Lecture: "Quantum Neural Network — Connecting Quantum and Brain with Optics"

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Location: 129 DeBartolo Hall (View on map.nd.edu)

Professor Yoshihisa Yamamoto
Director of Physics & Informatics Laboratories, NTT Research
Professor (Emeritus) of Electrical Engineering and Applied Physics, Stanford University

Part of the John A. Lynch Lecture Series, College of Science

Combinatorial optimization problems are ubiquitous in our modern life. Classical examples include lead optimization in drug and biocatalyst discovery, resource optimization in wireless communications, sparse coding for compressed sensing, deep learning in artificial intelligence and fintech. These optimization problems can be easily mapped to either Ising model, XY model or k-SAT problem, which is a main reason why various Ising, XY and SAT solvers have been proposed and implemented in the past ten years. 

We have focused on the network of optical parametric oscillators to construct coherent Ising machines, XY machines and SAT solvers. An optical parametric oscillator (OPO) operates as a quantum analog device at below oscillation threshold and also functions as a classical digital device at above oscillation threshold. We need not only quantum computational resources, such as quantum correlation and quantum suppression of chaos, but also classical computational resources, such as spontaneous symmetry breaking and exponential amplitude amplification, to build an efficient optimizer. An OPO is almost a unique choice of device to realize such quantum and classical computational resources simultaneously at room temperatures.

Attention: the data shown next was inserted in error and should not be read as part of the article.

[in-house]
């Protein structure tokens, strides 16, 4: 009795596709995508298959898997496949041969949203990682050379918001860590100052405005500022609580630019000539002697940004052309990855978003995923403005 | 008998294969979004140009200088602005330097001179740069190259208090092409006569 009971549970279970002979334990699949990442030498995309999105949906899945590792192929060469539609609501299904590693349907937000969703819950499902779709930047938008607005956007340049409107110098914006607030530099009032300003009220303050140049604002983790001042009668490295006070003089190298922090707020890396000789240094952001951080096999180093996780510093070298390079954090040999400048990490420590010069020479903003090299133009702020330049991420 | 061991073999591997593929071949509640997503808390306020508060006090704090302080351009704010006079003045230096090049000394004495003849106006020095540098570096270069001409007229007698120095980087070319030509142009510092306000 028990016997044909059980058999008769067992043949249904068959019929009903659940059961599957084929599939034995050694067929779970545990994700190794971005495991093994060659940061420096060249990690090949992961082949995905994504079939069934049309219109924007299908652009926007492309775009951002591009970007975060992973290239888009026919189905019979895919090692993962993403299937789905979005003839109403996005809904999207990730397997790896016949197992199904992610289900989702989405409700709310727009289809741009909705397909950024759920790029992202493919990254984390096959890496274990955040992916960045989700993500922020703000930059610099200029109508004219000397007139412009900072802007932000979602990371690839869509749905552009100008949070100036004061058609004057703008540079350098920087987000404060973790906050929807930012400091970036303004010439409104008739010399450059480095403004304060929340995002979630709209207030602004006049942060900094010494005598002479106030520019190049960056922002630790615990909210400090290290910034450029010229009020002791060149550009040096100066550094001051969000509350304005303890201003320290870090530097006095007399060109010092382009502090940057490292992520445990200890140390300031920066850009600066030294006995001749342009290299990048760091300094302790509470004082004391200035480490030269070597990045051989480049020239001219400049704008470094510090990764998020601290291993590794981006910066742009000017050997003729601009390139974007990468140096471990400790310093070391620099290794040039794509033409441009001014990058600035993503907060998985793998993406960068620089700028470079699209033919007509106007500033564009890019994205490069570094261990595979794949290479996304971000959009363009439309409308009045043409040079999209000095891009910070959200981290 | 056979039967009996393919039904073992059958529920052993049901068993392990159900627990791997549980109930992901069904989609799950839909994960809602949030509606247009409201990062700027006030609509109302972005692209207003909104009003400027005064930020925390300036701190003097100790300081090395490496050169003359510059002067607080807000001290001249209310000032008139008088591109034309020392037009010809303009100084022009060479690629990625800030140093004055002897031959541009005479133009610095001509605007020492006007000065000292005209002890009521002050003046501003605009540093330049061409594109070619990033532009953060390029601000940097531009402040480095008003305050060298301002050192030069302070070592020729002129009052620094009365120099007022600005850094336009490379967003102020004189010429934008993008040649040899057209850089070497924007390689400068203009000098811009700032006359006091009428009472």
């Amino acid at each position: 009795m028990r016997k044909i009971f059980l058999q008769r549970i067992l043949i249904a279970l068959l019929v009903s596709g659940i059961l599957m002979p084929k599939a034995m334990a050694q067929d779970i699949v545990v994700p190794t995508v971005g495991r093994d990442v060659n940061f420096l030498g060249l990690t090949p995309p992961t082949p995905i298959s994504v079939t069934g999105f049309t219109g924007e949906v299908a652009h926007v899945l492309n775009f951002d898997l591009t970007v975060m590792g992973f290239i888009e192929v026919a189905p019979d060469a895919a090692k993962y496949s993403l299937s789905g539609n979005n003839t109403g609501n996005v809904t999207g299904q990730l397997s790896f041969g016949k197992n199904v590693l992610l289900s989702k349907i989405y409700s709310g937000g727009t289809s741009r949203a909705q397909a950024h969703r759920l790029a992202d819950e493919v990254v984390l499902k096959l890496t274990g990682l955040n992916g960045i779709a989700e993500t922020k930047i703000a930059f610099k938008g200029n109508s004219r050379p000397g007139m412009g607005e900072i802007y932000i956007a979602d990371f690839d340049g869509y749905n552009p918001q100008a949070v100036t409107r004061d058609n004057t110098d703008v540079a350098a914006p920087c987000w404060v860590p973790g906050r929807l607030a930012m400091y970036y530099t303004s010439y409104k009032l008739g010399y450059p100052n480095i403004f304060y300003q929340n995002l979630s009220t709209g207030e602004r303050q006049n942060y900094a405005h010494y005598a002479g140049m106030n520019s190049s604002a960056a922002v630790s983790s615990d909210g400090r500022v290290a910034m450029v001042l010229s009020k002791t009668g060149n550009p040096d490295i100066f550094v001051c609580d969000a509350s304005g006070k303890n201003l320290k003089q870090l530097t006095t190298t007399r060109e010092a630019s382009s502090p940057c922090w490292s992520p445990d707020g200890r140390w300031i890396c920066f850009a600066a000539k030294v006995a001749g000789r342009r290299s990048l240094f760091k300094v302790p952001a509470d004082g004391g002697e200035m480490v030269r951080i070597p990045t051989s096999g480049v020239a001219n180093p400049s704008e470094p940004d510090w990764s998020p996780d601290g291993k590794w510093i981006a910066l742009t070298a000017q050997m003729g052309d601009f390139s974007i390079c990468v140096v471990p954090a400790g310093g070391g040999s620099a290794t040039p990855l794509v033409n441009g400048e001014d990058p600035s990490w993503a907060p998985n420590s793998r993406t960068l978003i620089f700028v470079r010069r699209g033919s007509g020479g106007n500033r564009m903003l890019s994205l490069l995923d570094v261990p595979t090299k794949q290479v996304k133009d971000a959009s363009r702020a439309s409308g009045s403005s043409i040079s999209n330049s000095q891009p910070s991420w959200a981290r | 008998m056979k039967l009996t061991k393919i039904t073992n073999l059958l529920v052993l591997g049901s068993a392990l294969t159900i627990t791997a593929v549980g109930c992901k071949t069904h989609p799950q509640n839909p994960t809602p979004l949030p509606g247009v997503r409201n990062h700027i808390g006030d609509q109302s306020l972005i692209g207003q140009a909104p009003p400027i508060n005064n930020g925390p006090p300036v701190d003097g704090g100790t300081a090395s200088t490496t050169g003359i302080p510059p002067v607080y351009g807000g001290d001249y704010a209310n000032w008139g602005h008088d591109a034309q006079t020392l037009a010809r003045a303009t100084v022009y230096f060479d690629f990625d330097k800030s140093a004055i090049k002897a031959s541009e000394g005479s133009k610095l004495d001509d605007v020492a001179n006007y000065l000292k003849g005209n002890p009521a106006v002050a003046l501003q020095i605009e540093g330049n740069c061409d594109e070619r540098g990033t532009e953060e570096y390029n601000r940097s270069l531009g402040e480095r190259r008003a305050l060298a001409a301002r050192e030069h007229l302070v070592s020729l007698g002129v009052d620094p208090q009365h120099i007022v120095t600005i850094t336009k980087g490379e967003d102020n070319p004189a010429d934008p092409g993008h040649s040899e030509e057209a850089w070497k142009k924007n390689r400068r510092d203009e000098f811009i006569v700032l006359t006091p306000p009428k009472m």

A study on quantum state engineering in an OPO with measurement-feedback control was dated back to 1980s [1,2]. A PPLN waveguide OPO device was identified as a stable and efficient generator for squeezed vacuum state pulses at communication wavelengths in 1990s 3. An idea of using the pitchfork bifurcation and spontaneous symmetry breaking at OPO threshold as an irreversible decision making process was proposed in 2013 4 and experimentally implemented [5,6]. A scalable architecture based on measurement-feedback coupling scheme was subsequently demonstrated [7,8]. In this talk, we will discuss the principles of quantum-classical crossover and future prospects of quantum neural network. 
  1. 1  G. Björk and Y. Yamamoto, Phys. Rev. A 37, 4229-4239 (June 1988). 
  2. 2  K. Watanabe and Y. Yamamoto, Phys. Rev. A 38, 3556-3565 (October 1988). 
  3. 3  D. K. Serkland et al., Opt. Lett. 20, 1649-1651 (August 1995). 
  4. 4  Z. Wang et al., Phys. Rev. A, 88, 063853 (December 2013). 
  5. 5  A. Marandi et al., Nature Photonics 8, 937-942 (October 2014). 
  6. 6  T. Inagaki et al., Nature Photonics 10, 415-419 (June 2016). 
  7. 7  P. L. McMahon et al., Science 354, 614-617 (October 2016). 
  8. 8  T. Inagaki et al., Science 354, 603-606 (October 2016). 

Originally published at physics.nd.edu.